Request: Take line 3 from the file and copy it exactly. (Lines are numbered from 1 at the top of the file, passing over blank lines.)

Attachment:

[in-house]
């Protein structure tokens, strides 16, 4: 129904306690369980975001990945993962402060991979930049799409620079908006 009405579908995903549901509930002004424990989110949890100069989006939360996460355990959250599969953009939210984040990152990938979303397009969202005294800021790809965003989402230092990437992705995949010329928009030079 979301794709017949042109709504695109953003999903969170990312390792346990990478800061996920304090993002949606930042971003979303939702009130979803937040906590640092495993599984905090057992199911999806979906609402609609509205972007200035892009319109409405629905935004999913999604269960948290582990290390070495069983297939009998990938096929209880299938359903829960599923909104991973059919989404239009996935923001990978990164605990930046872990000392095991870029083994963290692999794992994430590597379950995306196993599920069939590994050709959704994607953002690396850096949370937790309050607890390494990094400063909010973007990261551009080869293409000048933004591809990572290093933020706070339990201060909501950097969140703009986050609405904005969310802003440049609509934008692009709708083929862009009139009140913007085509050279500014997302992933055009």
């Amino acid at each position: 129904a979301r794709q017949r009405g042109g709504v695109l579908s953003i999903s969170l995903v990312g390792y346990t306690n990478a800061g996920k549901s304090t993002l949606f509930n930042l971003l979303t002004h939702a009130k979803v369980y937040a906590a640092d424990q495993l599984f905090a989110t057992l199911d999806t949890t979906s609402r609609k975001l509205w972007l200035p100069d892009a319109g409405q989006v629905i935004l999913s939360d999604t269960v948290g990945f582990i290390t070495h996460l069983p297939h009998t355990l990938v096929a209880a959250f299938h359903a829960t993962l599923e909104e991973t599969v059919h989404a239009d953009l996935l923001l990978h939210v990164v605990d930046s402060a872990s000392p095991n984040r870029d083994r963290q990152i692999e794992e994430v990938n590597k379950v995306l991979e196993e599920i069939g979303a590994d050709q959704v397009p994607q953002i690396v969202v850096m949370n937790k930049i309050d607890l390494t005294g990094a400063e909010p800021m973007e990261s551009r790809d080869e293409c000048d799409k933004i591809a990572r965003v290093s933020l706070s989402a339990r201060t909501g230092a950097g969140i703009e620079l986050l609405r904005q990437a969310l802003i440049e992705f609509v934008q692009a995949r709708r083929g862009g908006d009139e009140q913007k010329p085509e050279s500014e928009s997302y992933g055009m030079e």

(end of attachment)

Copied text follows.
């Amino acid at each position: 129904a979301r794709q017949r009405g042109g709504v695109l579908s953003i999903s969170l995903v990312g390792y346990t306690n990478a800061g996920k549901s304090t993002l949606f509930n930042l971003l979303t002004h939702a009130k979803v369980y937040a906590a640092d424990q495993l599984f905090a989110t057992l199911d999806t949890t979906s609402r609609k975001l509205w972007l200035p100069d892009a319109g409405q989006v629905i935004l999913s939360d999604t269960v948290g990945f582990i290390t070495h996460l069983p297939h009998t355990l990938v096929a209880a959250f299938h359903a829960t993962l599923e909104e991973t599969v059919h989404a239009d953009l996935l923001l990978h939210v990164v605990d930046s402060a872990s000392p095991n984040r870029d083994r963290q990152i692999e794992e994430v990938n590597k379950v995306l991979e196993e599920i069939g979303a590994d050709q959704v397009p994607q953002i690396v969202v850096m949370n937790k930049i309050d607890l390494t005294g990094a400063e909010p800021m973007e990261s551009r790809d080869e293409c000048d799409k933004i591809a990572r965003v290093s933020l706070s989402a339990r201060t909501g230092a950097g969140i703009e620079l986050l609405r904005q990437a969310l802003i440049e992705f609509v934008q692009a995949r709708r083929g862009g908006d009139e009140q913007k010329p085509e050279s500014e928009s997302y992933g055009m030079e």